Following a one-day delay to fix a balky water valve on its launch pad, the Delta II launch vehicle returned to service early Wednesday morning with a fiery nighttime ascent from California on a mission to deploy NASA’s first spacecraft dedicated to studying atmospheric carbon dioxide. The Orbiting Carbon Observatory 2 (OCO-2) will join a fleet of environment and climate monitoring spacecraft orbiting Earth as part of NASA’s mission to study the planet’s environment and long-term climate change.
The original launch date of July 1 was set two years ago when the OCO-2 mission was approved. However, the failure of a valve in the launch pad water deluge system forced a scrub yesterday at T-46 seconds. The failed hardware was replaced and the system thoroughly checked out overnight and the count restarted for a second launch attempt today.
The Delta II launch vehicle blasted off right on time at 2:56 a.m. PDT (5:56 a.m. EDT) from Space Launch Complex 2 at Vandenberg AFB on the west coast of California. Powered by a single liquid-fueled main engine and three solid rocket boosters, the rocket raced through a thick layer of ground fog and lit up the night sky as it arced southward on a trajectory to place OCO-2 into polar orbit.
The mission was required to launch south from Vandenberg in order to reach a polar orbit, a path that passes over the Earth’s poles and means that OCO-2 will be able to observe the entire planet every day.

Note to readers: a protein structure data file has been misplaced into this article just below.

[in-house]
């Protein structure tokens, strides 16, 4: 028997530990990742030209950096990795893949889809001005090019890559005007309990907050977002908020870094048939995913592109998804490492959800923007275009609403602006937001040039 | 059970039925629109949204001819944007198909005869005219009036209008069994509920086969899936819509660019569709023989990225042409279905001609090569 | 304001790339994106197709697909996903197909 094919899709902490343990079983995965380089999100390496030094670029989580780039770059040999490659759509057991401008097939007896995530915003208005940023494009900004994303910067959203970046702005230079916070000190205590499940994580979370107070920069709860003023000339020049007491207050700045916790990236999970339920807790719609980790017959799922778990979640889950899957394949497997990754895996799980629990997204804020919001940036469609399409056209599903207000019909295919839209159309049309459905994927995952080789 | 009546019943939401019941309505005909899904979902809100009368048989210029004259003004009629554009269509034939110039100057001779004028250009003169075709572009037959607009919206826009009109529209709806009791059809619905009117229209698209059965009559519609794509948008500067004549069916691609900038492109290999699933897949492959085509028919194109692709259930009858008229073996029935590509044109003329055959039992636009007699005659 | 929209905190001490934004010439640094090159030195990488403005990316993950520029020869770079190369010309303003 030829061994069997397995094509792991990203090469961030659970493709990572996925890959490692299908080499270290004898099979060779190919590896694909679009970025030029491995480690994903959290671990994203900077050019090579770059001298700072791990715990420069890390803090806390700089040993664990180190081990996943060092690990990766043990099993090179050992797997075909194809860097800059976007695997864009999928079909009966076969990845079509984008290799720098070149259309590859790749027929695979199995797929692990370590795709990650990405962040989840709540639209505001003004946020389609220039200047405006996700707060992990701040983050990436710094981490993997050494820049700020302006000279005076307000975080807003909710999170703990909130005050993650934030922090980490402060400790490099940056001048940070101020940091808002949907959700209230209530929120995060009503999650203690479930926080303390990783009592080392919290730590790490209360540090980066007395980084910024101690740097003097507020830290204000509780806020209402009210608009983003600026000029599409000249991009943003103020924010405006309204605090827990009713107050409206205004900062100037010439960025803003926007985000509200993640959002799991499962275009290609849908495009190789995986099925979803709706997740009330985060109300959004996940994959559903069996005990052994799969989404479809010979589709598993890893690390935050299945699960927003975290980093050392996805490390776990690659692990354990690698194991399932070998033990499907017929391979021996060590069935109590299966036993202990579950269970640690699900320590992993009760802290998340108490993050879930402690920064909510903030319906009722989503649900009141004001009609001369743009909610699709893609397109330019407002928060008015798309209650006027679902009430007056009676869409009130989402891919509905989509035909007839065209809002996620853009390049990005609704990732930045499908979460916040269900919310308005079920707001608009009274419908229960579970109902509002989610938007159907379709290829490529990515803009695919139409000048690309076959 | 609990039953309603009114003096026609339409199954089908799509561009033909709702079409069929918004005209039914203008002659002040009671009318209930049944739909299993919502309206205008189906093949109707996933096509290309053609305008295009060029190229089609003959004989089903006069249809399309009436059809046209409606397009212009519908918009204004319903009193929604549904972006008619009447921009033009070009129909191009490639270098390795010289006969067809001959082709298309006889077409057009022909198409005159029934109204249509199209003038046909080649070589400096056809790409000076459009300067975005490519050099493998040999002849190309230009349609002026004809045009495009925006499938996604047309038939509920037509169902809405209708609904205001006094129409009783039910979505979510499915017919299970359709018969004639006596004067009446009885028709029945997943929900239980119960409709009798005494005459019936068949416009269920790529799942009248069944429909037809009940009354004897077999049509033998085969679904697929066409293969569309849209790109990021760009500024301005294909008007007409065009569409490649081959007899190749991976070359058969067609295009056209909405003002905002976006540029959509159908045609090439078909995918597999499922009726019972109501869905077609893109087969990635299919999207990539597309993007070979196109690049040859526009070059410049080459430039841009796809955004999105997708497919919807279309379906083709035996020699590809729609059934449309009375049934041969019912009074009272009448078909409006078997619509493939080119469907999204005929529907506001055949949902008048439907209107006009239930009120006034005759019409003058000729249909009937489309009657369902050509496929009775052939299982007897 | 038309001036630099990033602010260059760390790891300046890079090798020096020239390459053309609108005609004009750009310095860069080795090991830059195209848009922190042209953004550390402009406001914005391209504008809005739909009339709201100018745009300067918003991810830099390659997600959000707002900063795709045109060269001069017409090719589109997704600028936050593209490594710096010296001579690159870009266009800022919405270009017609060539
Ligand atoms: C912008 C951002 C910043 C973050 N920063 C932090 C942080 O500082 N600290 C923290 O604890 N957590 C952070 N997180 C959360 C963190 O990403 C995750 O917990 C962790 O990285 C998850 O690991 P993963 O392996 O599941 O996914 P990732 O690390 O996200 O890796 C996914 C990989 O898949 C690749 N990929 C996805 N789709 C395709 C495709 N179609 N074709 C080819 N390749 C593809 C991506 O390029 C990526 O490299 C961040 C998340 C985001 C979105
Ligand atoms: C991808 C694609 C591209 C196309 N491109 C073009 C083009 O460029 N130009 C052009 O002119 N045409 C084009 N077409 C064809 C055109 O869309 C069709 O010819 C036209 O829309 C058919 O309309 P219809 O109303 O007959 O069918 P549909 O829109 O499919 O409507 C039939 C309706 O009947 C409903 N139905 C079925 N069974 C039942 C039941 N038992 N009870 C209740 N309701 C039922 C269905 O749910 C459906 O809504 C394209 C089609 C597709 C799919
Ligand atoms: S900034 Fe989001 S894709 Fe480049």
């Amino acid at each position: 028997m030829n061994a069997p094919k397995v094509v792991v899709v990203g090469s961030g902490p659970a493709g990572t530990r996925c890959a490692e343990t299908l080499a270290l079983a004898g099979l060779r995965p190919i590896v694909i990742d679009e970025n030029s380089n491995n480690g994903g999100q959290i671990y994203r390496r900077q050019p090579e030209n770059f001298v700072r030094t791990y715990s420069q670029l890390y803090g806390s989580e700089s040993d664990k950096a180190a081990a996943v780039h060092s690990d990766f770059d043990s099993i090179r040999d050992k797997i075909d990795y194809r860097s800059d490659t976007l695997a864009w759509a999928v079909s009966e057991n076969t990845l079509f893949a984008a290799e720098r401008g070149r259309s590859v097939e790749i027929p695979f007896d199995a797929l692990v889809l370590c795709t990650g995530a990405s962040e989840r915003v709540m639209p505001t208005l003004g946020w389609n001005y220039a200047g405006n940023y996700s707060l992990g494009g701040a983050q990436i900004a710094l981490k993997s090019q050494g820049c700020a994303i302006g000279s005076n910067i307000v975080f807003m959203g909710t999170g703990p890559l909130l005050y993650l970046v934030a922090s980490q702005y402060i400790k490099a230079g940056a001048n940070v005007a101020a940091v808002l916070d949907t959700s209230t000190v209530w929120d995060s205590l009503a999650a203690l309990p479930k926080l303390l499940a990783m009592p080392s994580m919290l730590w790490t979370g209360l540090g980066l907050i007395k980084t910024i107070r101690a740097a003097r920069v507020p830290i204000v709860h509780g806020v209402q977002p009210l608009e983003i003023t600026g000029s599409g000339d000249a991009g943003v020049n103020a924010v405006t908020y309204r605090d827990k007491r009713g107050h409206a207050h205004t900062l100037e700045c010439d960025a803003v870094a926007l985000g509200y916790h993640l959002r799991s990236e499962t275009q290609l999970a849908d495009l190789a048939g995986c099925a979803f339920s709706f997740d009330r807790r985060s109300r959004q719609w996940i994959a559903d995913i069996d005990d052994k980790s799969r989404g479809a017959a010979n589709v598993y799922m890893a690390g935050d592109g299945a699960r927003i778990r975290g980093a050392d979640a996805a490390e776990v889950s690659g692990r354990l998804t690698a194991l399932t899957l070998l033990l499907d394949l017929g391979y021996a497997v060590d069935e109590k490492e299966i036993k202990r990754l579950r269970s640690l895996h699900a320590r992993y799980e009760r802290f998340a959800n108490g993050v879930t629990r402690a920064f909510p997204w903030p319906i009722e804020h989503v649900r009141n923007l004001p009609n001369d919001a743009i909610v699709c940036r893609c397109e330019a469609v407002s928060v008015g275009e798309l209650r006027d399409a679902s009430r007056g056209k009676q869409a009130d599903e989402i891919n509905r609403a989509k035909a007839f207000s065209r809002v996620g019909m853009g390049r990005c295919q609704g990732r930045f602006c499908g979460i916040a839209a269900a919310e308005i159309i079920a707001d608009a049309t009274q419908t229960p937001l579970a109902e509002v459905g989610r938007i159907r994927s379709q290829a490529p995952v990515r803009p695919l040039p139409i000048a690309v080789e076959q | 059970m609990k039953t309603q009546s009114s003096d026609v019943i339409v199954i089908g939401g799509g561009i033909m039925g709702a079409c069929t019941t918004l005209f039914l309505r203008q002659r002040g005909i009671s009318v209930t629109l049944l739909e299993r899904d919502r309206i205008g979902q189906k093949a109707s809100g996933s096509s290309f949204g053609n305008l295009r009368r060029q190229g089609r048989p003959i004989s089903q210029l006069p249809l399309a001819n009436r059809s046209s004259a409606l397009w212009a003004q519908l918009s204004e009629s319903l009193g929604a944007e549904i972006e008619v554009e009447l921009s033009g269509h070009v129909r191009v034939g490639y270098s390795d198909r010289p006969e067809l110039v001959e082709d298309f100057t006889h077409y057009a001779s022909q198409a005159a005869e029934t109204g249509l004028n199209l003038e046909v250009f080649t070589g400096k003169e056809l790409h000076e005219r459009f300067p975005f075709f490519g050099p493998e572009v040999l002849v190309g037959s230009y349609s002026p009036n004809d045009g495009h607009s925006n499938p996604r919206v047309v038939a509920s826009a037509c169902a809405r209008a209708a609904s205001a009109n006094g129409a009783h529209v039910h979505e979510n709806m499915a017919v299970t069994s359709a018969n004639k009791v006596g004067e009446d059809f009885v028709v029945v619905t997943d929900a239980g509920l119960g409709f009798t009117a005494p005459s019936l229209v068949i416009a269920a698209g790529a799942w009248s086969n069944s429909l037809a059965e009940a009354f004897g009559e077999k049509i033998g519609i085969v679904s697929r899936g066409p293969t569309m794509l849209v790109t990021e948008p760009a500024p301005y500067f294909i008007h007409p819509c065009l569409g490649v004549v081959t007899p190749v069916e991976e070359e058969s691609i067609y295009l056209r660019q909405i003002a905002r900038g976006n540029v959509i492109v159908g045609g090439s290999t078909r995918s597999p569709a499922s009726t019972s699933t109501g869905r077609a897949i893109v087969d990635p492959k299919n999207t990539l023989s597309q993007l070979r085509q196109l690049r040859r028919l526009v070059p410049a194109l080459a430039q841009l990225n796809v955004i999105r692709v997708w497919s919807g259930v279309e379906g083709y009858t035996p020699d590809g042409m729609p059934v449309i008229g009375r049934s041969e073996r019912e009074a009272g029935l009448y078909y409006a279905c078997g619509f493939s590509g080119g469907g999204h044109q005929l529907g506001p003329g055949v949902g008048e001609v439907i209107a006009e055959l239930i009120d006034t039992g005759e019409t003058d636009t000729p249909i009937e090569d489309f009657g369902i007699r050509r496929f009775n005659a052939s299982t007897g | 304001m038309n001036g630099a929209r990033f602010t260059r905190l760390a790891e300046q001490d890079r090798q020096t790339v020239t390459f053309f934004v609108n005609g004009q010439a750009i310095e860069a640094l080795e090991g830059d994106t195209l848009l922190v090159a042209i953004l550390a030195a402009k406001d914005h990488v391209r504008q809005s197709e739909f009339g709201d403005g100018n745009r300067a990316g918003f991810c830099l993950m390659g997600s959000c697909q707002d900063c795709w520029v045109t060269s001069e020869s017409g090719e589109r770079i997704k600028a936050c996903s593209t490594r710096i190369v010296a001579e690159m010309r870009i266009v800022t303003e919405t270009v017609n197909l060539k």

“The only way to accomplish a polar orbit from U.S. soil is to launch from Vandenberg,” said Tim Dunn, NASA’s launch manager for the flight.
Approximately 56 minutes after the launch, the observatory separated from the rocket’s second stage into an initial 429-mile orbit. The spacecraft then performed a series of activation procedures, established communications with ground controllers and unfurled its twin sets of solar arrays. Initial telemetry shows the spacecraft is in excellent condition.
OCO-2 soon will begin a minimum two-year mission to locate Earth’s sources of and storage places for atmospheric carbon dioxide, the leading human-produced greenhouse gas responsible for warming our world and a critical component of the planet’s carbon cycle.
OCO-2 is a replacement for the original OCO spacecraft that was lost shortly after launch in February 2009 when its Taurus launch vehicle’s payload faring failed to separate. OCO-2 is NASA’s first spacecraft designed to directly measure carbon dioxide in the planet’s atmosphere and its sources, such as fossil fuel burning power plants, and “sinks”, like the shrinking Amazon rain forest, that remove CO2. To carry out its mission, the spacecraft carries one instrument to watch from space as the Earth “breathes” to see what becomes of the gas.